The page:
Art Professional Spotlight | Visual Arts

Nathan Wotkyns: Artist and Entrepreneur

Nathan Wotkyns is gifted with a winning combination; he is an artist as well as an entrepreneur. The combination has resulted in a successful career as a photographer as well a wonderful addition to St. George’s gallery scene on the city’s historic Main Street. It all began with fly-fishing. After twelve summers of fly-fishing with his dad in Utah’s remote regions, Wotkyns says he realized “these areas were very special to me…I picked up a camera and started making photographs of the wildlife and landscapes I encountered.”

Wotkyns found there was a market for his photographs and at the encouragement of family and friends, opened his first gallery at age 25 during the 2005 St. George Art Festival. He says Twigs & Moore was the only other gallery at that time in the downtown area. He felt that Main Street was a prime location for a gallery and waited a year for the space to finally become available and called his gallery “Wide Angle Art.” It would be a year before he could afford to remodel the space. The gallery is now very trendy, although at home with the historic building features.

Wotkyns still loves to fly-fish, and considers himself an expert, but he finds less time for casting. Now twenty-nine he still operates the gallery and has also opened a print shop next door called “Print-it.” Here he specializes in art reproductions/scanning, fine art printing, photo printing, and Photoshop work as well as some framing. He also provides an “open format” gallery at the front of his print shop where any artist who wishes may display their art. This month Jeff Ham’s bright impressions adorn the walls of the shop, bringing in a stream of downtown strollers. Work from other local artists and art students from Dixie State College may be enjoyed this month as well.

Wotkyns attended business school at Dixie State College, but found his job in real estate lacking. It was then that he made the bold move into the art world. Nathan says he is “self-taught”; he learned mostly from reading books on photography and “taking tons of photographs.” Between making new photographs and finding new locations to photograph, he says, it is a “never-ending learning experience.” He mentions a long list of famous photographers who have influenced his work, but his favorites are Frans Lanting, Ansel Adams, and Edward Weston. He has led informal workshops with small groups of friends and acquaintances.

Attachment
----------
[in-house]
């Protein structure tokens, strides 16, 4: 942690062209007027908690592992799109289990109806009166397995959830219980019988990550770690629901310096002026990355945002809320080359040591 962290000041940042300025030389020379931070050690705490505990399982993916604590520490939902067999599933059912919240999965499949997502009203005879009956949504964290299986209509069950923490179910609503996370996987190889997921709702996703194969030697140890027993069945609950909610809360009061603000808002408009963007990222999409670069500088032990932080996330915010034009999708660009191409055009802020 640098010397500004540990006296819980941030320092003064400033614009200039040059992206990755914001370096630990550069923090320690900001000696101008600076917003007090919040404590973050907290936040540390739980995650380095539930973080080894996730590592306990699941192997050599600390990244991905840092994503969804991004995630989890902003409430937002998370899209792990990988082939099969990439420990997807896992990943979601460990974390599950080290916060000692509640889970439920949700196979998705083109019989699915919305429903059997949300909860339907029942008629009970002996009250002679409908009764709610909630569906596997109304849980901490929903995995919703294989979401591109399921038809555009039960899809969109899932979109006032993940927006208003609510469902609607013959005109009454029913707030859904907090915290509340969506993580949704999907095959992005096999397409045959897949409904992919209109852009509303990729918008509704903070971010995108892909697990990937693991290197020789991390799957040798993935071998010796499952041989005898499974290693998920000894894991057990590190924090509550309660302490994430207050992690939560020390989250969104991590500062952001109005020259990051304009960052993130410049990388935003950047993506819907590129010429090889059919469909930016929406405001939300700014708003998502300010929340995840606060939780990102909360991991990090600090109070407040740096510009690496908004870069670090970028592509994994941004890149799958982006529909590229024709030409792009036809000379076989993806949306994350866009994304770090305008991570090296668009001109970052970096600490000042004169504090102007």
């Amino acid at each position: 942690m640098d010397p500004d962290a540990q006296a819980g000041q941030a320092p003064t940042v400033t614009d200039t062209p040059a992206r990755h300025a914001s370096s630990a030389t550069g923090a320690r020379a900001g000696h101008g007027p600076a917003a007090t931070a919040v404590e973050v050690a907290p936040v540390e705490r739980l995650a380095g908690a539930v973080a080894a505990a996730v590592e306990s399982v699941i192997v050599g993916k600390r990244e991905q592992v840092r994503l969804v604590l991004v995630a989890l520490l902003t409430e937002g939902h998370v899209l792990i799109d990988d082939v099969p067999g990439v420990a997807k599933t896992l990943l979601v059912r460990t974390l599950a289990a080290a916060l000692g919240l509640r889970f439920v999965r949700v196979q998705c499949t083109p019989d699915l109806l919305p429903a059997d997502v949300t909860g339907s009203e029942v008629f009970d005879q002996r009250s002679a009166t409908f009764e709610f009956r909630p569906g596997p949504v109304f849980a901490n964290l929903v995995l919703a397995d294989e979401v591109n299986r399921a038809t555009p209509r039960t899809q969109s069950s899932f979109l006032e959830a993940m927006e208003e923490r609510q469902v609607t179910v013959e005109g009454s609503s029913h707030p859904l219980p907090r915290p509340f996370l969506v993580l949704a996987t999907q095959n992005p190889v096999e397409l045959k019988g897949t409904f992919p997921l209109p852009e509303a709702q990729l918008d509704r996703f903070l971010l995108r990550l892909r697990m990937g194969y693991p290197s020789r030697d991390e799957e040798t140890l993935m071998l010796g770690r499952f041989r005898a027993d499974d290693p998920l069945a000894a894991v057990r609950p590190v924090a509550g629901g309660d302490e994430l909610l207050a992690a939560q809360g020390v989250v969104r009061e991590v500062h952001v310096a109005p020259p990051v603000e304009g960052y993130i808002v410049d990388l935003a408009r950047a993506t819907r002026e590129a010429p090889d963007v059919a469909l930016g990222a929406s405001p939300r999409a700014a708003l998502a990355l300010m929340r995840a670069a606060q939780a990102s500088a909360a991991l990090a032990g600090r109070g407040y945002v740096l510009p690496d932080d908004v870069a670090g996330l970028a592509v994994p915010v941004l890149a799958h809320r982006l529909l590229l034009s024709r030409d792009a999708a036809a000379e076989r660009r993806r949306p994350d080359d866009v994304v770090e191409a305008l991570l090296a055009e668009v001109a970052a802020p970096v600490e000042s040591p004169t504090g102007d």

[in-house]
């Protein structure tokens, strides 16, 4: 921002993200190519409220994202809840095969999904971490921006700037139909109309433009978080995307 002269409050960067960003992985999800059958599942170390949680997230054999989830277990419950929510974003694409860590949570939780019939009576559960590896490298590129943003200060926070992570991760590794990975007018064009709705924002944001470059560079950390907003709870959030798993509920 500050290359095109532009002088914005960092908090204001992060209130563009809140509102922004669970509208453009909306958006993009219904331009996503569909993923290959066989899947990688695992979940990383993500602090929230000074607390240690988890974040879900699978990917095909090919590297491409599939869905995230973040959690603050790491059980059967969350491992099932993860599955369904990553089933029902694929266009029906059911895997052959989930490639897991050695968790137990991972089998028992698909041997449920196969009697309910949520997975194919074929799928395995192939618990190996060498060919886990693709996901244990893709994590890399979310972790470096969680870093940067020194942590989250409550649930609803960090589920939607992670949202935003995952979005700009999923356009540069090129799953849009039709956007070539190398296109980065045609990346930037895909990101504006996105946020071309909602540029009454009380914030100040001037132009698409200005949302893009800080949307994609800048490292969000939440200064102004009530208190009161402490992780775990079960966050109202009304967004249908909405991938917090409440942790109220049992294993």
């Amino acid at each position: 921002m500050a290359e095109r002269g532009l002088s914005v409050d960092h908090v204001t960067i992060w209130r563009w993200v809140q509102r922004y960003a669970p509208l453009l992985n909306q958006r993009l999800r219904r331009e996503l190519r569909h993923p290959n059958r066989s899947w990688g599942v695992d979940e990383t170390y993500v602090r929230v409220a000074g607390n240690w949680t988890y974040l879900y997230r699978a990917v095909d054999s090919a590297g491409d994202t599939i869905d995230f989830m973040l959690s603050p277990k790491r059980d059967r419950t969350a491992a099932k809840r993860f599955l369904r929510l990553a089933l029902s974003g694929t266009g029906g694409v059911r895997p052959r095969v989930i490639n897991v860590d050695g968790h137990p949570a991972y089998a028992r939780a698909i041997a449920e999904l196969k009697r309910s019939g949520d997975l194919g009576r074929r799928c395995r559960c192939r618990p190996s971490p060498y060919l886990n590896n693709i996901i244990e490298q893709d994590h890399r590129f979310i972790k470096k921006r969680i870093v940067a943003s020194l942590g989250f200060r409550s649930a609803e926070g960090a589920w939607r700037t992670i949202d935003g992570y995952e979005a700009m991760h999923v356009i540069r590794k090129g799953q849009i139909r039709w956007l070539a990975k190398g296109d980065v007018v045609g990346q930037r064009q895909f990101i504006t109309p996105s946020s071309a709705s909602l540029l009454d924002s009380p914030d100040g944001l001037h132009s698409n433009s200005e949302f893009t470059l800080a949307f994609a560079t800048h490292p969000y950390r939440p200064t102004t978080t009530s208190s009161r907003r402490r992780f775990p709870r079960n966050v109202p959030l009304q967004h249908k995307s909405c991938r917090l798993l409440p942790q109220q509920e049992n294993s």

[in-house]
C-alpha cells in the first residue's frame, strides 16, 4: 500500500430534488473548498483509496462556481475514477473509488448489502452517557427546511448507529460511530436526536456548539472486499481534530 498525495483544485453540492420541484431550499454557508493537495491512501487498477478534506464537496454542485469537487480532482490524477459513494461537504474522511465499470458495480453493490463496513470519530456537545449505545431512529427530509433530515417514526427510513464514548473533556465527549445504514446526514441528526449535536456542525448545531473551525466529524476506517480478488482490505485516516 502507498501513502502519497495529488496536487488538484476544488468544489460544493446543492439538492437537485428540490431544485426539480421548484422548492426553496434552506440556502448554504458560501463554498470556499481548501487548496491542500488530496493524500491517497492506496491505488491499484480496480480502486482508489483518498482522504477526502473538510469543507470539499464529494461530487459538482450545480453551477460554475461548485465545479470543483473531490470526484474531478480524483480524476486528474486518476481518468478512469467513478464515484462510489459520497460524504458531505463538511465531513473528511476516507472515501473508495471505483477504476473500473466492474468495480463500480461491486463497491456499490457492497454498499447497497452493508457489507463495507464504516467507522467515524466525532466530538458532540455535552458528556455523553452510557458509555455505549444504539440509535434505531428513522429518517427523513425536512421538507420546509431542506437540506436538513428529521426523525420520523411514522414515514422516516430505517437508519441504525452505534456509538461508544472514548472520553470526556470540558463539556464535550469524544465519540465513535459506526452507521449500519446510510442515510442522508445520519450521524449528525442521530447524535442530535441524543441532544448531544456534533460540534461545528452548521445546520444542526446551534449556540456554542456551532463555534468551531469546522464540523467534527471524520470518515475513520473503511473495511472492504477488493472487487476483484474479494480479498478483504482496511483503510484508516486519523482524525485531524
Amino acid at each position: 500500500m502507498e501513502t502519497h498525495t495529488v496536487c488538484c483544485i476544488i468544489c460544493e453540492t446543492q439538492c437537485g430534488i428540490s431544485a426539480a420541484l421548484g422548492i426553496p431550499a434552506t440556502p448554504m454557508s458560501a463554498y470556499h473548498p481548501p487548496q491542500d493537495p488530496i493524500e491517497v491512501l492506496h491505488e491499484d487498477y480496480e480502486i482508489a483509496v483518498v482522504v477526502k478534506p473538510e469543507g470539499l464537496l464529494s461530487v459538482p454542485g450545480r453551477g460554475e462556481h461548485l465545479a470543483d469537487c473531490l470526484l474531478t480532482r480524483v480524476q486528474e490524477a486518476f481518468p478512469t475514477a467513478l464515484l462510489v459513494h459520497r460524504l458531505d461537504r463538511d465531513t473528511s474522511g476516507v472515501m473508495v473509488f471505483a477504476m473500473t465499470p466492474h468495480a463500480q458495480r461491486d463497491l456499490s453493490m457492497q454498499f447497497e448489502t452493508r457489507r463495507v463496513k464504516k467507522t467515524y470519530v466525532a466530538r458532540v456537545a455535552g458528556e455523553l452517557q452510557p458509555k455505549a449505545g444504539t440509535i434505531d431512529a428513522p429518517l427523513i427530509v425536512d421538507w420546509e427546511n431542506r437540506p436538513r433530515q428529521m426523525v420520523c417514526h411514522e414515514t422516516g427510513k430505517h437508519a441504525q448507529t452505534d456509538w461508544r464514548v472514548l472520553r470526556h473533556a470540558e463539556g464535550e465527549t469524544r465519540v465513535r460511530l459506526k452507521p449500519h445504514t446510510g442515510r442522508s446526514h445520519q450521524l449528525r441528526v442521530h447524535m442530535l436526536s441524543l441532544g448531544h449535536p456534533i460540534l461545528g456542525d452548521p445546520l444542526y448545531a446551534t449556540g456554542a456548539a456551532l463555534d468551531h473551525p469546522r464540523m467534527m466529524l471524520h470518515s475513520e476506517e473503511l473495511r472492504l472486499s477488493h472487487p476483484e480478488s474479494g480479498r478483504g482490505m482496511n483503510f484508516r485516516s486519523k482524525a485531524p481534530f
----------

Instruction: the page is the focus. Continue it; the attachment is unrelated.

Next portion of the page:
Wotkyns has maintained a steady clientele. Many of his sales are from existing clients. Gary Mann, a frequent visitor from Las Vegas, says, “Wotkyns has an artist’s eye not only for choosing the best scenic locations to portray, but also for selecting the perfect time of day and the right weather conditions for each of his masterpieces.” Kathy Cieslewicz, Curator of the Sears Gallery at Dixie State College, lists him as one of the “lesser-known, but great young artists of the area.” Wotkyns uses a range of equipment and techniques to achieve “the type of feeling and style I want in a photograph… Just as in any other form of art the artist uses tools and techniques to create his/her vision…I use different film types, filters, dodging and burning, color filtration as tools to convey the feeling I had when I captured the image.” He maintains state-of-the-art equipment to produce the final piece from “concept to presentation”. Wotkyn’s bright and clean colors on mural-sized panels are almost a trademark. He has carried the bright colors throughout his gallery and print shop, making them warm and inviting spaces.